Wednesday, December 27, 2006


Jonathan Adler asks:

A well-crafted sci-fi book can be a fun read, but are there many modern science fiction works that would qualify as "literature"? Any science fiction books that would qualify as literary masterpieces?

The usual discussions ensure in comments (what's literature? who's to judge? how dare you? Of course Stranger in a Strange Land is literature! Of course it's not! Lem! Wells! Verne! Shelley! Canticle!) But the question made me think about something else.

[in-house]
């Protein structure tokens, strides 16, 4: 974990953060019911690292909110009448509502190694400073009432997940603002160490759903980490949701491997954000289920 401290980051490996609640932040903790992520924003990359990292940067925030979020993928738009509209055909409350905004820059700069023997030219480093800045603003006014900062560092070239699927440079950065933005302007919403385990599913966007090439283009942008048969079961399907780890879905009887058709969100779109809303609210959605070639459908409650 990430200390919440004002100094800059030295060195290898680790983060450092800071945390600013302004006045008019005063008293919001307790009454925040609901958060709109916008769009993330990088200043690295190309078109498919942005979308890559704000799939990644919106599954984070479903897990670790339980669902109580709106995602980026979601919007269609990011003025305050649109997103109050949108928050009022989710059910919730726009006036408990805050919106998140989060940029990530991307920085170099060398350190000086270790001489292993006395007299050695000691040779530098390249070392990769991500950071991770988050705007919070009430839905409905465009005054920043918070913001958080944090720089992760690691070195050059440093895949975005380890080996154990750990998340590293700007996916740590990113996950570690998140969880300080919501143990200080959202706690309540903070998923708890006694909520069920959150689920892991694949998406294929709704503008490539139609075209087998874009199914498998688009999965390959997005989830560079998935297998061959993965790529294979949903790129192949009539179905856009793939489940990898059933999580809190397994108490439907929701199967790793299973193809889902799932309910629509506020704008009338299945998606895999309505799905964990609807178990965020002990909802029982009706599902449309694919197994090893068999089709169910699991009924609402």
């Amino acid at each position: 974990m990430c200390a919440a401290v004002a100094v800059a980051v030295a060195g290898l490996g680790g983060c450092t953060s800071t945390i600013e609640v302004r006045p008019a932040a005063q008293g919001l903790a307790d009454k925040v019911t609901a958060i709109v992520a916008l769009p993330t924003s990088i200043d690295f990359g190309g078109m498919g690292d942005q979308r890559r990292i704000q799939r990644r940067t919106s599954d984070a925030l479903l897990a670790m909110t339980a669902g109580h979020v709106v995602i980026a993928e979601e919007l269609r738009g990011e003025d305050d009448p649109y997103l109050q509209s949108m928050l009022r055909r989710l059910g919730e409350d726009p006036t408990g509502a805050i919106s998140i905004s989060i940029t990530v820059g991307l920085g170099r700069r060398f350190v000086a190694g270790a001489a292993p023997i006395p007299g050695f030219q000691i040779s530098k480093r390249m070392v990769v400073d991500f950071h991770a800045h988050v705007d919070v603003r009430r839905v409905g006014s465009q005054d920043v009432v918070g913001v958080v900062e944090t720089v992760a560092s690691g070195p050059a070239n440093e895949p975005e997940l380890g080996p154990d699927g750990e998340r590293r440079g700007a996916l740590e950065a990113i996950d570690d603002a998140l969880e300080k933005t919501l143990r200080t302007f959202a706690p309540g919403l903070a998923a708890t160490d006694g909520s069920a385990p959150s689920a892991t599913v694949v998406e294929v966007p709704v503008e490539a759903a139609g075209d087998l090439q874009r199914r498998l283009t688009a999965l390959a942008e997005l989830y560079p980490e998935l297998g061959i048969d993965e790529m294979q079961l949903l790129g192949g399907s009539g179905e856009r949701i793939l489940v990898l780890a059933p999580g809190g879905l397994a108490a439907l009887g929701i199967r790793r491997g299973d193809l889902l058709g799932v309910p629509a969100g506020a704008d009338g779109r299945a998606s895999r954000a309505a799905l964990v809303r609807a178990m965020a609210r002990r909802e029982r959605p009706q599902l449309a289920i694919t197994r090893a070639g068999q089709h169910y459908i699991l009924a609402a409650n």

I take it that the question would by now have a different flavor when asked about fantasy, both because of the recognized status of Tolkien and because of the advent of magical realism. There's no meaningful way to draw the boundaries of the category "fantasy" that excludes Rushdie, Garcia Marquez, Murakami, etc., unless it's purely arbitrarily limited to sword-and-sorcery. SF has an occasional Margaret Atwood novel, plus, for example, Never Let Me Go. But, notwithstanding all the technological excitement and anxiety of the past quarter-century, there hasn't been a genre that is to SF as magical realism is to fantasy-- a clearly literary style that makes use of the genre's resources while so completely transcending the genre's boundaries as to have their primary readership far outside the genre's audience. We've had SF married to the political-suspense-thriller genre, and to historical fiction (steampunk, the Baroque Trilogy), but not to high literary fiction to create science-fictional realism (or whatever). I wonder why?

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